Tehran: US remarks on Iran being close to nuclear weapon baseless

Tehran - Tehran on Monday termed as baseless remarks by the head of the US military Joint Chiefs of Staff that Iran had enough fissile material to make a nuclear bomb.

"These are baseless remarks, even from the technical viewpoint, and just for political propaganda," Foreign Ministry Spokesman Hassan Ghashghavi told reporters in Tehran.

In a televised interview on Sunday, Admeral Mike Mullen, head of the US Joint Chiefs of Staff, said he believed Iran has enough fissile material to make a nuclear bomb.

"Iran is a member of the Nuclear Non-Proliferation Treaty (NPT) and all its nuclear programmes are under the supervision of the International Atomic Energy Agency
(IAEA) and monitored by IAEA cameras," the spokesman said.

Ghashghavi insisted that Iran's uranium enrichment level is under 4 per cent and the country was neither willing nor capable to upgrade the enrichment level to over 90 per cent which is necessary to make nuclear weapons.

"The remarks by the US admiral were also immediately revised by Gates," the spokesman said, referring to US Defense Secretary Robert Gates who said in another TV interview that Iran was not close to a stockpile and therefore not close to a weapon, either.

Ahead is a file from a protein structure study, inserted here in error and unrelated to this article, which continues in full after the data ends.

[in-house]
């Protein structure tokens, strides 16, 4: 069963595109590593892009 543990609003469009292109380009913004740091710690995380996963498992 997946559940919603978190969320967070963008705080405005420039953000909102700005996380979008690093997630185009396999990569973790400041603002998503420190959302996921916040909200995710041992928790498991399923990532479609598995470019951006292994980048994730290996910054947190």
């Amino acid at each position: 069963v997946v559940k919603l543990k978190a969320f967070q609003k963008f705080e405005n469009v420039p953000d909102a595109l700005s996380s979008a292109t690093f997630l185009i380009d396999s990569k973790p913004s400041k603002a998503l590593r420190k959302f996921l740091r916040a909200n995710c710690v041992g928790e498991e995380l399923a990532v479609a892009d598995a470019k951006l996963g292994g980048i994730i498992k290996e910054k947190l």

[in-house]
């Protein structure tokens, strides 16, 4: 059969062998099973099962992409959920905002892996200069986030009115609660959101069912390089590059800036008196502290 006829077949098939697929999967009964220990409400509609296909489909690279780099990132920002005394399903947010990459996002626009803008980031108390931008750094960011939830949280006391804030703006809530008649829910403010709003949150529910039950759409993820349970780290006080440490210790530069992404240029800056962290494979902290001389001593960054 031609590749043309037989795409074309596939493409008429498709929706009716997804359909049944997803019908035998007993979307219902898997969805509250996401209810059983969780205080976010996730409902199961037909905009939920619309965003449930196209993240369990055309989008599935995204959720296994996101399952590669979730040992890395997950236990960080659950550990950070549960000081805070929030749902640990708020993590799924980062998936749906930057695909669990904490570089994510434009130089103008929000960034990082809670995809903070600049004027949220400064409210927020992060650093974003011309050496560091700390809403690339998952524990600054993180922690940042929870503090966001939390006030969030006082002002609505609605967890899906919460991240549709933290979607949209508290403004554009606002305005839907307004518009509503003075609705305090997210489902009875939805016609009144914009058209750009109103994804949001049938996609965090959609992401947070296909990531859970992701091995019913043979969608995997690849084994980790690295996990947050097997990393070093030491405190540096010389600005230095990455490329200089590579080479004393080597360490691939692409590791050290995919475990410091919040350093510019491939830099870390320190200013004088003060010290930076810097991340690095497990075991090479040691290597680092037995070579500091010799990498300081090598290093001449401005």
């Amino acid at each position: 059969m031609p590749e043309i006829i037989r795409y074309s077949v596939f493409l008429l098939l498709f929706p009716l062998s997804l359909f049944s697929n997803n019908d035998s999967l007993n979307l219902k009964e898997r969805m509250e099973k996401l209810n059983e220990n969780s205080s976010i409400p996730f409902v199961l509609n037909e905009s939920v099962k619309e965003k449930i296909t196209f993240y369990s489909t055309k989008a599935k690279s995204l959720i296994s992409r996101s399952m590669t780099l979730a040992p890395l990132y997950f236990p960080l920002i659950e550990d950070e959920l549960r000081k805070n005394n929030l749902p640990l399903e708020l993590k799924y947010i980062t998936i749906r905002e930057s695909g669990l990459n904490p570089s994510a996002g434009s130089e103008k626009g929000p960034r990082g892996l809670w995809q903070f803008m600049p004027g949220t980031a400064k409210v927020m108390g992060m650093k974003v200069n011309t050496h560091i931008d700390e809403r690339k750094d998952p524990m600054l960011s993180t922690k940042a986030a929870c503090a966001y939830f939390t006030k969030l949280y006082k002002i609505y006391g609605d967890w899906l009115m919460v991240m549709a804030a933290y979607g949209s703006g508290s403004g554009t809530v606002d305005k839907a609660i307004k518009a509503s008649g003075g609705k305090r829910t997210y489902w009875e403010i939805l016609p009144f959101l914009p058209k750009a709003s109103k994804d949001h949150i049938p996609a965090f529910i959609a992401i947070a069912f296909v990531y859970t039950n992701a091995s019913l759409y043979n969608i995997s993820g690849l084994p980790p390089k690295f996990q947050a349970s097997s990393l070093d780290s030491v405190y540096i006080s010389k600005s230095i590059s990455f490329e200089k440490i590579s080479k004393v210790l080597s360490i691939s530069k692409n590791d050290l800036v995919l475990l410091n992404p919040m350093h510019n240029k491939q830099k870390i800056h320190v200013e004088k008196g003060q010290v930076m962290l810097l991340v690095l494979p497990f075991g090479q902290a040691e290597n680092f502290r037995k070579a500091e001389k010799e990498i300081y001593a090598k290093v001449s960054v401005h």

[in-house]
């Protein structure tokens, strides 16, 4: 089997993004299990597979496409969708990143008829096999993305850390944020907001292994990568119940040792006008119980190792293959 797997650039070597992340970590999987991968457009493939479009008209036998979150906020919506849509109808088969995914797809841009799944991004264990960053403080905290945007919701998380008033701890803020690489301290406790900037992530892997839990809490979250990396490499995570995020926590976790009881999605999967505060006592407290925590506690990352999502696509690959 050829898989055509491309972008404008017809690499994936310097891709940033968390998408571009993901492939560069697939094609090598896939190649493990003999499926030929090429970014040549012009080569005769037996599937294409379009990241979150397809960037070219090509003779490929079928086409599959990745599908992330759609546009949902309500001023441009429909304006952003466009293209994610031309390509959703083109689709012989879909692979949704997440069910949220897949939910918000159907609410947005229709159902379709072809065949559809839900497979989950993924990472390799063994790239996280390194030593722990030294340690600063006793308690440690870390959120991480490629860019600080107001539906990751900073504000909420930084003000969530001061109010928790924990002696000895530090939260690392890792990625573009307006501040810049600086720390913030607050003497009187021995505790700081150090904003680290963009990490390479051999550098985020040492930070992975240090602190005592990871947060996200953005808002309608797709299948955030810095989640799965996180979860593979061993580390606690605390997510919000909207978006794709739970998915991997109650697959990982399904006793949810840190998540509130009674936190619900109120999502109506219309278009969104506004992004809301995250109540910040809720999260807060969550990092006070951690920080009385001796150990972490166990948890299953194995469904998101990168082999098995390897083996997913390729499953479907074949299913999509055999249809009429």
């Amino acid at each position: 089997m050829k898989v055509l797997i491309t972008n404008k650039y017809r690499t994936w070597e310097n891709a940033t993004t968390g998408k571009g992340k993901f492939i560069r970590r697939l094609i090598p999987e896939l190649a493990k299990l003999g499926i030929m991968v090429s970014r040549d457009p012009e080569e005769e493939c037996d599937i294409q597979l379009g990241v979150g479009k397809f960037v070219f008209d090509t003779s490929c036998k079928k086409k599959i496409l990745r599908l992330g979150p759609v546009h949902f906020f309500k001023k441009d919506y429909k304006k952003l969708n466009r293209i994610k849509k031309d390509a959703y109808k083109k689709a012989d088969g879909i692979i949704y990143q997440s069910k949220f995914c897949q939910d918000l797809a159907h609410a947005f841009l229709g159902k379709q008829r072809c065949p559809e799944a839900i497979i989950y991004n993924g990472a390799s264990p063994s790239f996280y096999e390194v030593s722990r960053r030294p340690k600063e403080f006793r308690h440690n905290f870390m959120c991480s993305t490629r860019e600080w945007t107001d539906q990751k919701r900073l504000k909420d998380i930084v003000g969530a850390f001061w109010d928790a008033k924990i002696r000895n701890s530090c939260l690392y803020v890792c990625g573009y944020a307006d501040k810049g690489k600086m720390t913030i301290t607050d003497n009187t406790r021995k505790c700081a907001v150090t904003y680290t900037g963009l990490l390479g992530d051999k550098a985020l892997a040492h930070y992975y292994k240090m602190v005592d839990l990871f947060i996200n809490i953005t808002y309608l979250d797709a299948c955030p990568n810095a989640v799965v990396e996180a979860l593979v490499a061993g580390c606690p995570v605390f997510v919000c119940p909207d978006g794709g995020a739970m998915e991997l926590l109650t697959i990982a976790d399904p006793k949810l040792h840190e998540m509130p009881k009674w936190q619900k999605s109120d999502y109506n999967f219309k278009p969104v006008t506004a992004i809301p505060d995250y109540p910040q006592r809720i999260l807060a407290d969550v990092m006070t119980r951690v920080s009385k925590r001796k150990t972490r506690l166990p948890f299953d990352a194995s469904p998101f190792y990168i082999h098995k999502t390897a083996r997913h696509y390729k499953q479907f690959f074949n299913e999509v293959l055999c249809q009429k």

Iran has constantly stressed that building nuclear weapons had no place in Iran's defence doctrine and was furthermore against Iran's Islamic principles.

The government, however, says that as an NPT signatory and IAEA member state it has an internationally acknowledged right to pursue nuclear technology, including the controversial uranium enrichment process.

The United Nations Security Council has so far issued three resolutions, including sanctions, against Tehran for having defied suspension of its enrichment programme. But the government of President Mahmoud Ahmadinejad said that it would not be intimidated by such international measures.

Iran claims to currently have 6,000 operating centrifuges which the country plans to increase to 10,000 by April this year. The final aim of Iran is to have 50,000 centrifuges within five years for running its nuclear fuel cycle. (dpa)